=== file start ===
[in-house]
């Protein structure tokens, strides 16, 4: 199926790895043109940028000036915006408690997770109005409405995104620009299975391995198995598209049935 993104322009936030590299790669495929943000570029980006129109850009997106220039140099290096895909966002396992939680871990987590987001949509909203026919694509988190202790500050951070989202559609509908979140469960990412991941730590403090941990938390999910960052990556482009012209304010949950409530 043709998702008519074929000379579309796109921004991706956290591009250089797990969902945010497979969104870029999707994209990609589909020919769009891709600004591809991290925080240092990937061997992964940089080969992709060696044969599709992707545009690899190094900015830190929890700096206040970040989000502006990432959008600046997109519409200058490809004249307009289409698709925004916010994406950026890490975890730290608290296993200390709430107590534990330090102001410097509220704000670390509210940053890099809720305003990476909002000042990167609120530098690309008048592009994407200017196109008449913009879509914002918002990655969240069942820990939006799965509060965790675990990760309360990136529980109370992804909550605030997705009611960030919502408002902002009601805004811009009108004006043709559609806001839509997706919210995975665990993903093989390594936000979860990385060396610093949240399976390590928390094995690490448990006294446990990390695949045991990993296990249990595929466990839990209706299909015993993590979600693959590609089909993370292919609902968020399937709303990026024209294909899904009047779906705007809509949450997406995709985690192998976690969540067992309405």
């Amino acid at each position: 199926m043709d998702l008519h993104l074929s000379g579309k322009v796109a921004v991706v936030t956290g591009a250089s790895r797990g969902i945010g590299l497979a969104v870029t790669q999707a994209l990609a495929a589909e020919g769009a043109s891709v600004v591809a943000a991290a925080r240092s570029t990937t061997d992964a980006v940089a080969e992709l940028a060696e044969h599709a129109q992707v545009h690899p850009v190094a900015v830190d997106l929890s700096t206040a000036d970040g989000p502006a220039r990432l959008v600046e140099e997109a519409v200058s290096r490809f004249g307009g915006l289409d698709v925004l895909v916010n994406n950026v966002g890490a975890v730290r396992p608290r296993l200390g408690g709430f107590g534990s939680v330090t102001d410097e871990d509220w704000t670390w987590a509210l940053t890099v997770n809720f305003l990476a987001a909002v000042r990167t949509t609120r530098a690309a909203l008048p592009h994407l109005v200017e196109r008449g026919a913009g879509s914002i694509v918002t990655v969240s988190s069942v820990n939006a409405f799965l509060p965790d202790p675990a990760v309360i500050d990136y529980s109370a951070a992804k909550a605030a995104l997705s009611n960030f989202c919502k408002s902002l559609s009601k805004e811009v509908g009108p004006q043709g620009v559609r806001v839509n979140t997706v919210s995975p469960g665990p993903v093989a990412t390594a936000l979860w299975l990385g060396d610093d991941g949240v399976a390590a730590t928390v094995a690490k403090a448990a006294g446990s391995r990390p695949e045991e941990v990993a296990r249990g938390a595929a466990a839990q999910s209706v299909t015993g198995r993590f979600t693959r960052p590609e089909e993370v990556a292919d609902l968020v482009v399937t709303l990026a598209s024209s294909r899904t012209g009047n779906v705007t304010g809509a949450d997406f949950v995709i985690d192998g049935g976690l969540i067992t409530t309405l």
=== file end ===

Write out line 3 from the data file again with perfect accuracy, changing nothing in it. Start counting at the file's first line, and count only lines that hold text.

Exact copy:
């Amino acid at each position: 199926m043709d998702l008519h993104l074929s000379g579309k322009v796109a921004v991706v936030t956290g591009a250089s790895r797990g969902i945010g590299l497979a969104v870029t790669q999707a994209l990609a495929a589909e020919g769009a043109s891709v600004v591809a943000a991290a925080r240092s570029t990937t061997d992964a980006v940089a080969e992709l940028a060696e044969h599709a129109q992707v545009h690899p850009v190094a900015v830190d997106l929890s700096t206040a000036d970040g989000p502006a220039r990432l959008v600046e140099e997109a519409v200058s290096r490809f004249g307009g915006l289409d698709v925004l895909v916010n994406n950026v966002g890490a975890v730290r396992p608290r296993l200390g408690g709430f107590g534990s939680v330090t102001d410097e871990d509220w704000t670390w987590a509210l940053t890099v997770n809720f305003l990476a987001a909002v000042r990167t949509t609120r530098a690309a909203l008048p592009h994407l109005v200017e196109r008449g026919a913009g879509s914002i694509v918002t990655v969240s988190s069942v820990n939006a409405f799965l509060p965790d202790p675990a990760v309360i500050d990136y529980s109370a951070a992804k909550a605030a995104l997705s009611n960030f989202c919502k408002s902002l559609s009601k805004e811009v509908g009108p004006q043709g620009v559609r806001v839509n979140t997706v919210s995975p469960g665990p993903v093989a990412t390594a936000l979860w299975l990385g060396d610093d991941g949240v399976a390590a730590t928390v094995a690490k403090a448990a006294g446990s391995r990390p695949e045991e941990v990993a296990r249990g938390a595929a466990a839990q999910s209706v299909t015993g198995r993590f979600t693959r960052p590609e089909e993370v990556a292919d609902l968020v482009v399937t709303l990026a598209s024209s294909r899904t012209g009047n779906v705007t304010g809509a949450d997406f949950v995709i985690d192998g049935g976690l969540i067992t409530t309405l």